If you live in Florida or have been paying attention to the weather channel lately, then you know that the state of Florida has gotten a lot of rain as of late. This is actually a good thing in most cases as a large part of the state was in a severe or exceptional drought. Crops have suffered and there have been many large brush fires all over the state and even into southern Georgia. Now the drainage from the rain has presented problems, though. Aside from the usual fertilizer problems that occur from large amounts of rain water draining into rivers and lakes, there is also fecal matter in the water.
Yep, there is poop in the water and that is gross. Naturally, there is always some of that when fertilizer is involved, but it has now gone past that simple issue. Rainwater draining from properties with septic fields is draining into the rivers, lakes and finally into the ocean. Regular water samples taken from areas around Tampa and St. Petersburg, FL have shown that there is a dangerous level of fecal matter in the salt water around the area. Three beaches have been closed off to public swimmers because of it. The areas are Northshore Beach, Maximo Beach, and Lassing Park. Swimmers and scuba divers have been asked to stay out of the waters in and around these areas. Some are asking why this is a big deal. Coral reef enthusiasts in particular just want to study the marine life anyways, but that may not be a good idea.
The Effects Of Polluted Rain Water
The tests performed show plenty of bacteria called “Enterococci“. This is an enteric bacteria caused by fecal matter in the water. This comes from storm water runoff, pets, other animals and of course… Human sewage. High levels of this bacteria can cause disease, nasty infections, and rashes. It is bad enough to swim in water like this, much more so to accidentally ingest it or get it into an open wound. This may go without saying… but don’t go swimming if water conditions are in this sort of state.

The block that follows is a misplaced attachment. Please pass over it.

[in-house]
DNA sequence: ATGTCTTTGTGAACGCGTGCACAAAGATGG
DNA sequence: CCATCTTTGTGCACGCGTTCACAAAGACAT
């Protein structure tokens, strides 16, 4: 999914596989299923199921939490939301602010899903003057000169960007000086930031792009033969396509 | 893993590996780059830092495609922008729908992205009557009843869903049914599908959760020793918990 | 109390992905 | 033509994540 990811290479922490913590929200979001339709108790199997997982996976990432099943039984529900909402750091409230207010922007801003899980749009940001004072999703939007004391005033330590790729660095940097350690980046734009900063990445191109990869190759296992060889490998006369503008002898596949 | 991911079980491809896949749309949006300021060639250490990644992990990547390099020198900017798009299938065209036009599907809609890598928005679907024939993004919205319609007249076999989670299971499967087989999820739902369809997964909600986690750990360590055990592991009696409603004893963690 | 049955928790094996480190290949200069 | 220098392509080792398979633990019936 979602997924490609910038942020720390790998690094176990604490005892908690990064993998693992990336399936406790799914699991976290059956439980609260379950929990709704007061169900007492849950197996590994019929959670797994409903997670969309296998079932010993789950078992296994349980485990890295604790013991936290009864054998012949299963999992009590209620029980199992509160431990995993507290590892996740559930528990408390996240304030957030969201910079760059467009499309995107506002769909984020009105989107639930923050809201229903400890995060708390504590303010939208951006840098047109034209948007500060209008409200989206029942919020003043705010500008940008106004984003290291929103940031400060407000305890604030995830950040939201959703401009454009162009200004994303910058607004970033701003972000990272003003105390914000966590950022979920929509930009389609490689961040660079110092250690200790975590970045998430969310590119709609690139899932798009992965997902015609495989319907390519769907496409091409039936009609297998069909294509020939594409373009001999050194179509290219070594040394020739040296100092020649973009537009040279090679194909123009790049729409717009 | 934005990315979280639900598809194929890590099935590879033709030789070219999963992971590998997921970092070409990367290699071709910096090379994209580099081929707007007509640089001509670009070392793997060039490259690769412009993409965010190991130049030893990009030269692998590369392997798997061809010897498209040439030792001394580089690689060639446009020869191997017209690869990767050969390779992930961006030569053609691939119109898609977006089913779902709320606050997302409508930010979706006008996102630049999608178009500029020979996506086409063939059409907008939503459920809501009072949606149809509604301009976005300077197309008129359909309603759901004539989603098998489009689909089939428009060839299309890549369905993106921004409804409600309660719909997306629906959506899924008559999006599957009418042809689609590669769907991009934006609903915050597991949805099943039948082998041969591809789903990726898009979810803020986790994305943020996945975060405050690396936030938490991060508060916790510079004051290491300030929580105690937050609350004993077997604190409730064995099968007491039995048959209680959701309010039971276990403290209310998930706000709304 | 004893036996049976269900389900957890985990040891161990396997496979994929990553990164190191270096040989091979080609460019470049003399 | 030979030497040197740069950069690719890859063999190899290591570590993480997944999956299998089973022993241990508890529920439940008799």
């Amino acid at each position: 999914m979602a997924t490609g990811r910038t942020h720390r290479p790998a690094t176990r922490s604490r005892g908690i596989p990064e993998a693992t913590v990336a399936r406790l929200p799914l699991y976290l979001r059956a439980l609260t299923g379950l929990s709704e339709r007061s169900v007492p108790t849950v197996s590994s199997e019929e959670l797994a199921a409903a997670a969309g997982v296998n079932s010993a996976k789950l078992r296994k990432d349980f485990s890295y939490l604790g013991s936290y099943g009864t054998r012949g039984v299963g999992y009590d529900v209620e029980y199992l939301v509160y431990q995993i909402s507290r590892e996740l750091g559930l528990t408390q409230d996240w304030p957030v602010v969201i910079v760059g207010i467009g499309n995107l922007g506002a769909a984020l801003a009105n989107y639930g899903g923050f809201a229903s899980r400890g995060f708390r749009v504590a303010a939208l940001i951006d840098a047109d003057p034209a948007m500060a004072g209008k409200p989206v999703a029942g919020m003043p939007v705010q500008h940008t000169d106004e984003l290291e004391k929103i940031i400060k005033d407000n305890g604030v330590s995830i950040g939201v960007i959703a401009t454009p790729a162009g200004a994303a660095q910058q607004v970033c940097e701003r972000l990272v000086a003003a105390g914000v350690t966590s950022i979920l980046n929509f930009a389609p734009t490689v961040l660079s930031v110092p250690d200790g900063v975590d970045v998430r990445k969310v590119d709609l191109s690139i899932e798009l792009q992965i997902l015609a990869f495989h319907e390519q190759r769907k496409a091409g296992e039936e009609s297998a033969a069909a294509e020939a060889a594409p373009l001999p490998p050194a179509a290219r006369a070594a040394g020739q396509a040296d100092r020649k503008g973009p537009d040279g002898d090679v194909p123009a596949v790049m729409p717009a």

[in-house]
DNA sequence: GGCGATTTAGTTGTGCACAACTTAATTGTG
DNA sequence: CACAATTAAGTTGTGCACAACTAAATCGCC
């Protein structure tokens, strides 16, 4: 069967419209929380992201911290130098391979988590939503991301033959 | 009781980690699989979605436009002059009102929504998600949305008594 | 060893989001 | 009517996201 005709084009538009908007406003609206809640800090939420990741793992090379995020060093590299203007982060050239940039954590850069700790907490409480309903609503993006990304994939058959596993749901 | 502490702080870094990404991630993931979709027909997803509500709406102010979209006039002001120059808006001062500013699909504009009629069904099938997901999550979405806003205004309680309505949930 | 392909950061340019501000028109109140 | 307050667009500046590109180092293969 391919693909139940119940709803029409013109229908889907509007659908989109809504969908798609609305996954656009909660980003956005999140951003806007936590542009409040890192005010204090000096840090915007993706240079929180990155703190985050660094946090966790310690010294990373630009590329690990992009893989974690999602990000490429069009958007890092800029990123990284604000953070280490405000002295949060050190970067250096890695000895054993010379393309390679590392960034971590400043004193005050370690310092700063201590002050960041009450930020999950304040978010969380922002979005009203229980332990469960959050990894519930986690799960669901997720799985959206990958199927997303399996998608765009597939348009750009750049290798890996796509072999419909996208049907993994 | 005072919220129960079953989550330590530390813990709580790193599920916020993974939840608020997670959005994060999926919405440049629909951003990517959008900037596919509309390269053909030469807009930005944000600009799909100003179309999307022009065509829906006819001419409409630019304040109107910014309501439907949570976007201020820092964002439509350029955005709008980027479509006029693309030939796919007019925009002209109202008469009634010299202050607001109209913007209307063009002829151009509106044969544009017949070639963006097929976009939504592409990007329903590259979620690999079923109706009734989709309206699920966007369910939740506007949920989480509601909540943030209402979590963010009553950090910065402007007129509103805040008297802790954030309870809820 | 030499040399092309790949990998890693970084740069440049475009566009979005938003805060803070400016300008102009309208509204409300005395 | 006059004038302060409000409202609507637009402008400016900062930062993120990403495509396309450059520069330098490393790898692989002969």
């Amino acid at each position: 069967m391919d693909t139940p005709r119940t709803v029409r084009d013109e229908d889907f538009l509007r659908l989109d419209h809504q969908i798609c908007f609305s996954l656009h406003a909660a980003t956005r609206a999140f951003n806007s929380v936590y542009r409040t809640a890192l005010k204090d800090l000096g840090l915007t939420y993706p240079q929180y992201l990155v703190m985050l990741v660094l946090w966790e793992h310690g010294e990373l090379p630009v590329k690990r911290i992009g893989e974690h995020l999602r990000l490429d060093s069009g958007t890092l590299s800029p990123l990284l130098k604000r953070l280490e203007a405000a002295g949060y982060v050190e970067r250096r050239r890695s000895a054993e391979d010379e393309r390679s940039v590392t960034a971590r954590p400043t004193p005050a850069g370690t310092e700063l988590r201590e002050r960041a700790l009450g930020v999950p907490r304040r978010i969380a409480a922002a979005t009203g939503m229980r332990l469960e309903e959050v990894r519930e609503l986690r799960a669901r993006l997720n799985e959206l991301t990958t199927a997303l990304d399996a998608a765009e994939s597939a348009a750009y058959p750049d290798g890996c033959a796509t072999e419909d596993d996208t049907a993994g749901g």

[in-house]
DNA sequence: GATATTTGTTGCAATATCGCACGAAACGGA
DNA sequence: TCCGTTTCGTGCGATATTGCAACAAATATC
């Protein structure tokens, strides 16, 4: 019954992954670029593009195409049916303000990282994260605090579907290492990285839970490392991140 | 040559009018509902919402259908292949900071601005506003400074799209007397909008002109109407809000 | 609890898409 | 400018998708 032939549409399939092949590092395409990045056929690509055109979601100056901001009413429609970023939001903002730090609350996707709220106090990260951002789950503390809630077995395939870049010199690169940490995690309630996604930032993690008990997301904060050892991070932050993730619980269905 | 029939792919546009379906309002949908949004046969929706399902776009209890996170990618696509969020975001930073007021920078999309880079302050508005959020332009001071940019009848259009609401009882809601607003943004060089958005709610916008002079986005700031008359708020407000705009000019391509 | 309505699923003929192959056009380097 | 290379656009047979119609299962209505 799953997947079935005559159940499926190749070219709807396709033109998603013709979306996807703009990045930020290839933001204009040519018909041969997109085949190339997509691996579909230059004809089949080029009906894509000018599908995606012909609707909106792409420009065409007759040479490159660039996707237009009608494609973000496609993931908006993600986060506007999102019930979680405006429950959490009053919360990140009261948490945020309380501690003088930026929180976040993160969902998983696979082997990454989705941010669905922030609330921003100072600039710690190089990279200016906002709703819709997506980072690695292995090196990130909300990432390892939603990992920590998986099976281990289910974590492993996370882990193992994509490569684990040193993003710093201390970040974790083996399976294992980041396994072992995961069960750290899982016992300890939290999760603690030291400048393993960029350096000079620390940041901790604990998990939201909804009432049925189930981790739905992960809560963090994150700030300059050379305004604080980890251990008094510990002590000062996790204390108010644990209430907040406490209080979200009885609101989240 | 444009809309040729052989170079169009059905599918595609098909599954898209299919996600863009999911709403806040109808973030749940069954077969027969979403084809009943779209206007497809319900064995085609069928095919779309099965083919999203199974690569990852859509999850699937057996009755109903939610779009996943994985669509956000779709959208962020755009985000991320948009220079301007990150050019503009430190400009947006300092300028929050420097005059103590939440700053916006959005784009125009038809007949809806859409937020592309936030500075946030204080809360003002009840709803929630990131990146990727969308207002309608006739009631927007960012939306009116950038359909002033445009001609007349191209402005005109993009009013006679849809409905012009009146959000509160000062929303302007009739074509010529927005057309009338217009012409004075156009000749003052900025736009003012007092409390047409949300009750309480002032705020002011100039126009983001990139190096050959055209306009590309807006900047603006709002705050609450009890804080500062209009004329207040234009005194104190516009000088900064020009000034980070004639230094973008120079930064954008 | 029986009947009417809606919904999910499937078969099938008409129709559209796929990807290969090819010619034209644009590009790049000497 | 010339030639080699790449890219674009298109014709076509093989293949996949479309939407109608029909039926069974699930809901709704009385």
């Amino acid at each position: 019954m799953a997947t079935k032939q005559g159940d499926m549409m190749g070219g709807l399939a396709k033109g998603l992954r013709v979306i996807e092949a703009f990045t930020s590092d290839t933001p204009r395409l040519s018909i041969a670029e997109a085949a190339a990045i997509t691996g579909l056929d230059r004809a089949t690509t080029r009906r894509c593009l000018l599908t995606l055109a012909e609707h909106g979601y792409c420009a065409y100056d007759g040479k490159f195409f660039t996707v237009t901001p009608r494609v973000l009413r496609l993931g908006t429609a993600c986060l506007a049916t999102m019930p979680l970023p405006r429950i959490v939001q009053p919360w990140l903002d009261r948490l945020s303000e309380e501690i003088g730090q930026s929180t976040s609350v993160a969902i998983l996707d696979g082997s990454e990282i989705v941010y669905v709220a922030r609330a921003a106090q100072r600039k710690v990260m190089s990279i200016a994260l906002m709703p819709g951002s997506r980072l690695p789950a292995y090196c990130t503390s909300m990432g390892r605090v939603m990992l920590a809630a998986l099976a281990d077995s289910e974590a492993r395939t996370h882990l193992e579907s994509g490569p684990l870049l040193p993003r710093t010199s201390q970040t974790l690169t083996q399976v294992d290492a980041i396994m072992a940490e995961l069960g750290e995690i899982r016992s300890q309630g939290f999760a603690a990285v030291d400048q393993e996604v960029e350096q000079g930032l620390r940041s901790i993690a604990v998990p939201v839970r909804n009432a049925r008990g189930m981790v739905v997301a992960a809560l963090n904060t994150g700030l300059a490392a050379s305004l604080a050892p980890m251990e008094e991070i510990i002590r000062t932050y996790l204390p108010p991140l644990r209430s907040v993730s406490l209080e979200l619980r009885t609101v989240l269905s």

It’s Dangerous To Marine Life As Well
This type of pollution can even negatively affect the sand of our beaches. It can easily make fish sick, not to mention dangerous for us to each. Such pollutants can make coral reefs look sickly and cause them damage. Don’t fish poo in the ocean? Yes, but their fecal matter typically makes up less than 1% of a unit of water in the ocean. Yes, you can rebuke a friend with that if they say you’re swimming in fish poo, but not if you’re swimming in the Tampa/St Pete waters right now. While it does not pose a direct threat to anything in small amounts, fecal matter, and bacteria that accompanies it can do damage in large amounts. Right now, we are seeing large amounts.
More Wet Weather On The Way
Aside from the fact that Florida just entered its wettest season, most of the state will be receiving excess amounts of rain over the next week. Just in the last week, some parts of Florida saw triple the amount of rain they saw over the last two months. Yes, the ground will absorb a lot of this, but dry dirt absorbs water a lot slower than wet dirt. This means that there will again be a lot of runoff from the coming storms. This is not even remotely looking into the future and what that may bring. June through late November is Hurricane Season and a prime time for a lot of rain even without a tropical system.
About a week ago a Pacific tropical storm crossed over southern Mexico and Central America. This system did not maintain its strength and became merely a tropical low-pressure system. However, it did maintain a lot of rain and thunderstorms which a cold front draped across the Gulf of Mexico proceeded to drag across the state of Florida. In some areas, it literally rained nonstop for a few days. From there, many coastal and inland cities alike flooded considerably. No lives were threatened but many properties were damaged as flood waters slowly rose. All of that water had to go somewhere and so it did; right into the ocean through lakes and rivers.
What Can We Do To Help?
Well, for starters, we can definitely use less fertilizer and less dangerous chemicals on our lawns and properties. It is also very important to take care of your sewage system. Leaky lips sink ships and leaky pipes contaminate our oceans. You might also consider putting up a barrier wall between your septic field and gutters that run in front of it. This won’t eliminate the problem but will separate the two a little. Then there is the matter of illegal sewage dumping by homeowners and businesses. This should always be reported to local law enforcement. We can all do our part to keep our oceans and coral reefs healthy.